Having a house for sale means we are in a state of constant tension. Showings are requested at random times, and of course we don’t want to say no so we must be ready. Part of the tension is being ready and then having nothing happen when it seems that something should be happening, or being ready and full of anticipation only to have the showing cancelled. It seems to happen frequently.

We’re eating out a lot. People want to see the house over lunch or dinner time when they are free, so we make the house presentable, turn on all the lights and make sure the AC is going, then we vacate so as not to interfere. The logical place to go? A restaurant where we can sit and eat and not mess anything up in the kitchen at home. It works for every reason except our so called “diet”. We have pretty much left that behind for the time being.

Last night we went to the local diner, “The Recipe Box”, during a showing and I was feeling a bit frazzled. I noticed immediately the relaxing music – soft jazz, recognizable songs, like at a piano bar. It was such a different sound from normal restaurant background music, because it was live with a real person playing a keyboard. She played during our whole meal and it was a gift from God to my house selling soul. She was so good that I bought her CD. There were only a few of us having dinner and we all clapped and commented on the songs.

The immediate result of all this showing is that we find out new reasons why people don’t want to buy our house. They have reservations about getting their RV down the one lane drive, reservations about the kind of neighborhood we’re in, reservations about whether they could remodel the way they would “have to”.  Hmm… I don’t remember having any reservations when I moved here. I thought it was heaven on earth and could hardly believe it would be my new home. Was there something wrong with me? Thankfully, most who have looked have felt it was unique and fairly priced.

At this point, I can honestly say that I’m not upset about waiting. I am expectant of something interesting, and happy, and good. I fully trust that the process was started by God, in his timing and we’ll be looking back on it at some point and marveling at how it came about. Something is going to happen. I can hardly wait. No, wait, I am waiting. Whatever…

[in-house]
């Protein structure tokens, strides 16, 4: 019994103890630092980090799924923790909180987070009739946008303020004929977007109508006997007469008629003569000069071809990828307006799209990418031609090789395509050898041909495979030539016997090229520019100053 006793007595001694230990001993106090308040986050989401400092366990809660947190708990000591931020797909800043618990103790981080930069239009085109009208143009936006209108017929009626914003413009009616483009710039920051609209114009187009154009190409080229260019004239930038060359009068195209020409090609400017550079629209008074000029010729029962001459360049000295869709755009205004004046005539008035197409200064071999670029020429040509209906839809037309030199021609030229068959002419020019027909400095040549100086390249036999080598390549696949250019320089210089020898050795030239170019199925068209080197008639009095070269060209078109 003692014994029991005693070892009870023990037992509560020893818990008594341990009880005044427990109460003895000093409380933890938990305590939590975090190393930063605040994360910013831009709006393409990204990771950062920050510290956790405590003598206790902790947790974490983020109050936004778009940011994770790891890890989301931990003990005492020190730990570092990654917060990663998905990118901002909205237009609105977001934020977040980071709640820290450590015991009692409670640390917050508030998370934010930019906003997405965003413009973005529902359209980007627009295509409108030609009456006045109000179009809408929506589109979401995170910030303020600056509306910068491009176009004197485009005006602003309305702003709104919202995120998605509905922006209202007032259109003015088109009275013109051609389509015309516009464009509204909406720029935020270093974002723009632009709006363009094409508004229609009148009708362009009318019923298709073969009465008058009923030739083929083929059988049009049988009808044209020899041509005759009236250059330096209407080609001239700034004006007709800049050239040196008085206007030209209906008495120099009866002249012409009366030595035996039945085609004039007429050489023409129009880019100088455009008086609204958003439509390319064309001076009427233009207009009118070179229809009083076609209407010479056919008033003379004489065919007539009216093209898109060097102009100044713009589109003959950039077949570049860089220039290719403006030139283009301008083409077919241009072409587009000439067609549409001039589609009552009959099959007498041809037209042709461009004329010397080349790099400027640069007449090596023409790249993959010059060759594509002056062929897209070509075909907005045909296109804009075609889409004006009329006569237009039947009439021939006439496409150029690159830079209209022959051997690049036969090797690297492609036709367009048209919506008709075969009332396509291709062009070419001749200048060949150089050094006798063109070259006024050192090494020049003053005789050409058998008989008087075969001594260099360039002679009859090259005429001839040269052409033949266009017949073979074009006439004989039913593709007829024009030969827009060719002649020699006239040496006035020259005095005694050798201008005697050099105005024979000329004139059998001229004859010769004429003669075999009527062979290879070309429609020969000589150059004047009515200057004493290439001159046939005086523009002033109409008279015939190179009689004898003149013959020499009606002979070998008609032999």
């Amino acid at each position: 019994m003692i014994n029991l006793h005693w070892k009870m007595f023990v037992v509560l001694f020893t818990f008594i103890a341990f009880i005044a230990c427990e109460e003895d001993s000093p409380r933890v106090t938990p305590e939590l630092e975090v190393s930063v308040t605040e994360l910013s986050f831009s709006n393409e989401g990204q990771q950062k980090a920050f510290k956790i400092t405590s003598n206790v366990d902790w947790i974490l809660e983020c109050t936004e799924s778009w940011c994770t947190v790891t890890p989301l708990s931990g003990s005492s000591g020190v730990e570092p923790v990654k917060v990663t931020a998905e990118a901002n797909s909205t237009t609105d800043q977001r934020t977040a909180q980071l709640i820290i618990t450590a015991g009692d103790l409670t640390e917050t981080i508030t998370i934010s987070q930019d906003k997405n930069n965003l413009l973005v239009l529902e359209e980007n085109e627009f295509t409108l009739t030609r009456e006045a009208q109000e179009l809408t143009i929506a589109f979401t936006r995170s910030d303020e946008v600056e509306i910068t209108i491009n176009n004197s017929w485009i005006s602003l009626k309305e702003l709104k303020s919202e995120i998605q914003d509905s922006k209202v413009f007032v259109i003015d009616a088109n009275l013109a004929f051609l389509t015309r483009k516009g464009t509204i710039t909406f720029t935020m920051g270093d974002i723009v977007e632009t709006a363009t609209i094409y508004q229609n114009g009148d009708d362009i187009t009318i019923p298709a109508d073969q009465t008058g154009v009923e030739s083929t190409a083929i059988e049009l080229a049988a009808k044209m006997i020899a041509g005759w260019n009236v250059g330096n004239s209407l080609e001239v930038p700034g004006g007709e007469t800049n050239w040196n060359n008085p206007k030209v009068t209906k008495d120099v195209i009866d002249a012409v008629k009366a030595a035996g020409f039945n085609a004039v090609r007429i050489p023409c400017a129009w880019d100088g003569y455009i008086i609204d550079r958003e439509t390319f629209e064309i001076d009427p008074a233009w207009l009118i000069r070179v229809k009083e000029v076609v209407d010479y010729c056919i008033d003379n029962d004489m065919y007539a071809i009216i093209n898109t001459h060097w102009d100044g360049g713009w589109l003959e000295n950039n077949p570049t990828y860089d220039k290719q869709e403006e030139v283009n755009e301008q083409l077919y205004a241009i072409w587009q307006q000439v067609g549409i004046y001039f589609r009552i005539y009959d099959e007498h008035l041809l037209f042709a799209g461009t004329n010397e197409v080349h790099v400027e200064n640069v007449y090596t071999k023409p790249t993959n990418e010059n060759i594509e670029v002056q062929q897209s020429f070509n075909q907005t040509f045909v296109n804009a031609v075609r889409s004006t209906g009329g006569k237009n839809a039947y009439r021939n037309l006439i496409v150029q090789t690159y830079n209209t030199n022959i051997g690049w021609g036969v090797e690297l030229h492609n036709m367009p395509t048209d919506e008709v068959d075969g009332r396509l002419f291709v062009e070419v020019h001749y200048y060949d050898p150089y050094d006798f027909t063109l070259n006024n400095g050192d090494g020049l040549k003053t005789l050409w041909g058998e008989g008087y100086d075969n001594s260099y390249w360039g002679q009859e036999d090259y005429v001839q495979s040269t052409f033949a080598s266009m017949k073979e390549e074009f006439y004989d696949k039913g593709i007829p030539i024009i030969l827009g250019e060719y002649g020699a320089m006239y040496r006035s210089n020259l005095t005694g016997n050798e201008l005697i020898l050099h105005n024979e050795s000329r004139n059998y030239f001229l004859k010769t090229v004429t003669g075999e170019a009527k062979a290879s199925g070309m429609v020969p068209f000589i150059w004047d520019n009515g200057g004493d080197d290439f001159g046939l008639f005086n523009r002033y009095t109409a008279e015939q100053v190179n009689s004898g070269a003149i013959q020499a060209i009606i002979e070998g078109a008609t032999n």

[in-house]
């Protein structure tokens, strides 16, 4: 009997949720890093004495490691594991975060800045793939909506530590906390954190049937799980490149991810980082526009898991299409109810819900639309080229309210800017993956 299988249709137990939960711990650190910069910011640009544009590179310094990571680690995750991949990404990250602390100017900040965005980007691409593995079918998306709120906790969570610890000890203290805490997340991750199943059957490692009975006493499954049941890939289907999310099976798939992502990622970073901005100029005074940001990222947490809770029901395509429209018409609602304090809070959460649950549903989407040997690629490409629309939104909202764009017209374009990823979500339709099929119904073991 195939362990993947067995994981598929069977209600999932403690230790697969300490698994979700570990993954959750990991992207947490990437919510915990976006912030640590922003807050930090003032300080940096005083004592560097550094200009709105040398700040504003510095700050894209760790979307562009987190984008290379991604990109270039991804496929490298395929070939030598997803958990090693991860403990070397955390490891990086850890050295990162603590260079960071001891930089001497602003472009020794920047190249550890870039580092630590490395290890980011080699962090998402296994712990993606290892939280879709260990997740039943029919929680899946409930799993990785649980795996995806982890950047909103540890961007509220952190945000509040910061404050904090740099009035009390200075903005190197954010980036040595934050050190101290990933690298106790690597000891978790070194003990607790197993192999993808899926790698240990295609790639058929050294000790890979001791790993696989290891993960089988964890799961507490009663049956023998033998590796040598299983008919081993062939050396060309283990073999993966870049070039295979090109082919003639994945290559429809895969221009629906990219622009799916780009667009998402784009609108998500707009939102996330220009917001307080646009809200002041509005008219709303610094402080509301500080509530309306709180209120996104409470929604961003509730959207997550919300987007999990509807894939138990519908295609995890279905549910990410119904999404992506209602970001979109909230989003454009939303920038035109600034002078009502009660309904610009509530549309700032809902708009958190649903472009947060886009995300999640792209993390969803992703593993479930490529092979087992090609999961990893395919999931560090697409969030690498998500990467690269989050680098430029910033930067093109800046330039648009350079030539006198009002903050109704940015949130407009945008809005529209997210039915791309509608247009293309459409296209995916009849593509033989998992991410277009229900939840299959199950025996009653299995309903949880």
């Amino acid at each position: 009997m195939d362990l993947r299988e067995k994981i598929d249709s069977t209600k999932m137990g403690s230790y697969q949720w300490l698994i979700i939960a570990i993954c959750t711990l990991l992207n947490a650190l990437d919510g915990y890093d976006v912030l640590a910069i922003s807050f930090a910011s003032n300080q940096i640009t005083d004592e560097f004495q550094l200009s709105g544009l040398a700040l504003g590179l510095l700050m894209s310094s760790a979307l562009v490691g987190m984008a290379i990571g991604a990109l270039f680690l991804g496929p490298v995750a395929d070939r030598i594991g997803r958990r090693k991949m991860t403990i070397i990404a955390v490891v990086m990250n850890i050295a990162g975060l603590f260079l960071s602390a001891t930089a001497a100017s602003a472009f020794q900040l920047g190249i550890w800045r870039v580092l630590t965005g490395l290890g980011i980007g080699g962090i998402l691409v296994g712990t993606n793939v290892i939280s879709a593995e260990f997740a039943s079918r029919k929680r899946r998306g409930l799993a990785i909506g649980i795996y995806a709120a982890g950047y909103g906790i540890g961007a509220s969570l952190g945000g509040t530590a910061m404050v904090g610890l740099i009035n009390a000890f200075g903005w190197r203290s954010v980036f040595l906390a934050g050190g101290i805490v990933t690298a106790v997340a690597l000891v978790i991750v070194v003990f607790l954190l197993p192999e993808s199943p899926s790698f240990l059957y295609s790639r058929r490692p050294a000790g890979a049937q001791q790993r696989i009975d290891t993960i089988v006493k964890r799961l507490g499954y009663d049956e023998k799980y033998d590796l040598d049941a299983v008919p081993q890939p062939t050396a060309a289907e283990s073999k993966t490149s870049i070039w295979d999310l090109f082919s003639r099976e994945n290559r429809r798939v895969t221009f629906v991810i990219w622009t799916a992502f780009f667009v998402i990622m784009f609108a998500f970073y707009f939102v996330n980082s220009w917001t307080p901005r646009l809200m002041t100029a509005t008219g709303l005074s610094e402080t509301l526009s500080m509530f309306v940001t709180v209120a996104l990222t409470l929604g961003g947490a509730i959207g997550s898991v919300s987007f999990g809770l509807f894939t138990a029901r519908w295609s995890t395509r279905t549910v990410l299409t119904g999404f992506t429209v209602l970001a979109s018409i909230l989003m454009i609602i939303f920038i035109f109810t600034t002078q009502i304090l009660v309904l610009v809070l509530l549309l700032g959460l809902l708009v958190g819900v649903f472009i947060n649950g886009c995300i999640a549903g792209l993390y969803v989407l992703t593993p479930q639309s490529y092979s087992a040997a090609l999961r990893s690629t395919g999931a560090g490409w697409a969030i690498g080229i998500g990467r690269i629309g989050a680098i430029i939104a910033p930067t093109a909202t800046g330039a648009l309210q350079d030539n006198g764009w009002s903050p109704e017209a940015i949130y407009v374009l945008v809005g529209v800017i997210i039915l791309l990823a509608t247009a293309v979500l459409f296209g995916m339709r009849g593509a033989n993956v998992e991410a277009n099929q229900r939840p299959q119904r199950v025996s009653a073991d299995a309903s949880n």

Thoughts on Moving Away

I have been asked when and where we are moving, by people who seem surprised. I have thought about it so much, for so long, that it seems everyone must know. And now I find out that they haven’t been reading my mind…

The husband and I, and our two daughters moved to Florida in 1987. Our children were young and did most of their growing up here. My parents spent their winters here with us. We had frequent visits from my brothers and their families. Over the years we developed many friends through church, work, our daughters school activities, and the neighborhoods we lived in. Bradenton was a busy, happy place for us, filled with people we loved to be around.

this is the walton's house
“Goodnight John boy”. “Goodnight Mom”. “Goodnight Grandma”….    Photo from FanPop

You know the scene as the lights start winking out in the big white farmhouse and John Boy says good night? And one by one, the whole family responds to him? They had multi-generational living back then. It was more common because the world wasn’t so easily traveled. There was more chance of children meeting and marrying someone in their own community and living close. More people made a living on farms and in small towns. Well, that all changed, and many other things with it.

Our family aged into a different phase. The girls went to school in different, sometimes far away places. They had choices of where to work, where to live. They experienced that feeling, close to disdain, toward their hometown, the place they knew everything about – both good and bad. They left to see what other places were like, if they were better. Sometimes the available job opportunities made the choice for them.